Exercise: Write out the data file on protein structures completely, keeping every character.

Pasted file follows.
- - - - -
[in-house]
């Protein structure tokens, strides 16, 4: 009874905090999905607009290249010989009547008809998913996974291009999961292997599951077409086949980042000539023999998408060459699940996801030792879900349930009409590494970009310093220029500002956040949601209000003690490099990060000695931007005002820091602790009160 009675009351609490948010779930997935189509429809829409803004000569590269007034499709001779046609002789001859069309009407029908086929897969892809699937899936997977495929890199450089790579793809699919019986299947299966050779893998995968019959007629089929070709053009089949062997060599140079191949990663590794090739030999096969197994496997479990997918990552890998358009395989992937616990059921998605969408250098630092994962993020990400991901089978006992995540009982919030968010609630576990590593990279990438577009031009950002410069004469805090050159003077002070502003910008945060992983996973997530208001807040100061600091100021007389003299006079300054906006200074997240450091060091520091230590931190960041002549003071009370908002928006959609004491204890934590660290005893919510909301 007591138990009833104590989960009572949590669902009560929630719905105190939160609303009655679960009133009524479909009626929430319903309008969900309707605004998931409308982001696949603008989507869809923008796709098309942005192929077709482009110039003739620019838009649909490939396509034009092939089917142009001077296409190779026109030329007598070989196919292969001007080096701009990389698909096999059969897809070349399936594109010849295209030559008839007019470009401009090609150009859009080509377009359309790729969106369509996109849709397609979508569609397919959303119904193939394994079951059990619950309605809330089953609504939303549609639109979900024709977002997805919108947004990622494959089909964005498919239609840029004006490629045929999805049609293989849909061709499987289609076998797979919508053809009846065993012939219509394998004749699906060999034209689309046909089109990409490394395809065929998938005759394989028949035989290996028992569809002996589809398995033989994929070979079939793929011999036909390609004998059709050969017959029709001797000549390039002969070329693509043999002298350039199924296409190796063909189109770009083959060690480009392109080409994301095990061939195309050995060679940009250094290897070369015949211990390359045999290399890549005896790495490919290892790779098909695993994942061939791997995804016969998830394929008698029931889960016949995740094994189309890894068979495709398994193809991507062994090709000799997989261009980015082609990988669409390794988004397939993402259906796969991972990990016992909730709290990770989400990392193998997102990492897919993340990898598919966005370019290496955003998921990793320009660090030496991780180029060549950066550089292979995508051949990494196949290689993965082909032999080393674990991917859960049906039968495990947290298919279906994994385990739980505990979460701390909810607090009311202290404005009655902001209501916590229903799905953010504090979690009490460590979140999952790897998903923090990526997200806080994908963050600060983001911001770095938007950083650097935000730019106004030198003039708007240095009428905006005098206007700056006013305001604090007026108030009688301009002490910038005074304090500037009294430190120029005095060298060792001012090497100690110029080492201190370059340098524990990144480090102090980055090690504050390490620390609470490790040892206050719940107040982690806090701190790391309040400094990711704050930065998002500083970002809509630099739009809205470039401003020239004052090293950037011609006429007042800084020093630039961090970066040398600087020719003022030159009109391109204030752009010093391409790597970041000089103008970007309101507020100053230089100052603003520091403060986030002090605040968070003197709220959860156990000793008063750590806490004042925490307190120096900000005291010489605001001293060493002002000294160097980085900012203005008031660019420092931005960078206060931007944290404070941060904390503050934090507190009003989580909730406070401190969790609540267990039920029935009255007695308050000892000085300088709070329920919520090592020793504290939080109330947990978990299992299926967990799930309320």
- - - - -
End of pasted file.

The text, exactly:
[in-house]
């Protein structure tokens, strides 16, 4: 009874905090999905607009290249010989009547008809998913996974291009999961292997599951077409086949980042000539023999998408060459699940996801030792879900349930009409590494970009310093220029500002956040949601209000003690490099990060000695931007005002820091602790009160 009675009351609490948010779930997935189509429809829409803004000569590269007034499709001779046609002789001859069309009407029908086929897969892809699937899936997977495929890199450089790579793809699919019986299947299966050779893998995968019959007629089929070709053009089949062997060599140079191949990663590794090739030999096969197994496997479990997918990552890998358009395989992937616990059921998605969408250098630092994962993020990400991901089978006992995540009982919030968010609630576990590593990279990438577009031009950002410069004469805090050159003077002070502003910008945060992983996973997530208001807040100061600091100021007389003299006079300054906006200074997240450091060091520091230590931190960041002549003071009370908002928006959609004491204890934590660290005893919510909301 007591138990009833104590989960009572949590669902009560929630719905105190939160609303009655679960009133009524479909009626929430319903309008969900309707605004998931409308982001696949603008989507869809923008796709098309942005192929077709482009110039003739620019838009649909490939396509034009092939089917142009001077296409190779026109030329007598070989196919292969001007080096701009990389698909096999059969897809070349399936594109010849295209030559008839007019470009401009090609150009859009080509377009359309790729969106369509996109849709397609979508569609397919959303119904193939394994079951059990619950309605809330089953609504939303549609639109979900024709977002997805919108947004990622494959089909964005498919239609840029004006490629045929999805049609293989849909061709499987289609076998797979919508053809009846065993012939219509394998004749699906060999034209689309046909089109990409490394395809065929998938005759394989028949035989290996028992569809002996589809398995033989994929070979079939793929011999036909390609004998059709050969017959029709001797000549390039002969070329693509043999002298350039199924296409190796063909189109770009083959060690480009392109080409994301095990061939195309050995060679940009250094290897070369015949211990390359045999290399890549005896790495490919290892790779098909695993994942061939791997995804016969998830394929008698029931889960016949995740094994189309890894068979495709398994193809991507062994090709000799997989261009980015082609990988669409390794988004397939993402259906796969991972990990016992909730709290990770989400990392193998997102990492897919993340990898598919966005370019290496955003998921990793320009660090030496991780180029060549950066550089292979995508051949990494196949290689993965082909032999080393674990991917859960049906039968495990947290298919279906994994385990739980505990979460701390909810607090009311202290404005009655902001209501916590229903799905953010504090979690009490460590979140999952790897998903923090990526997200806080994908963050600060983001911001770095938007950083650097935000730019106004030198003039708007240095009428905006005098206007700056006013305001604090007026108030009688301009002490910038005074304090500037009294430190120029005095060298060792001012090497100690110029080492201190370059340098524990990144480090102090980055090690504050390490620390609470490790040892206050719940107040982690806090701190790391309040400094990711704050930065998002500083970002809509630099739009809205470039401003020239004052090293950037011609006429007042800084020093630039961090970066040398600087020719003022030159009109391109204030752009010093391409790597970041000089103008970007309101507020100053230089100052603003520091403060986030002090605040968070003197709220959860156990000793008063750590806490004042925490307190120096900000005291010489605001001293060493002002000294160097980085900012203005008031660019420092931005960078206060931007944290404070941060904390503050934090507190009003989580909730406070401190969790609540267990039920029935009255007695308050000892000085300088709070329920919520090592020793504290939080109330947990978990299992299926967990799930309320």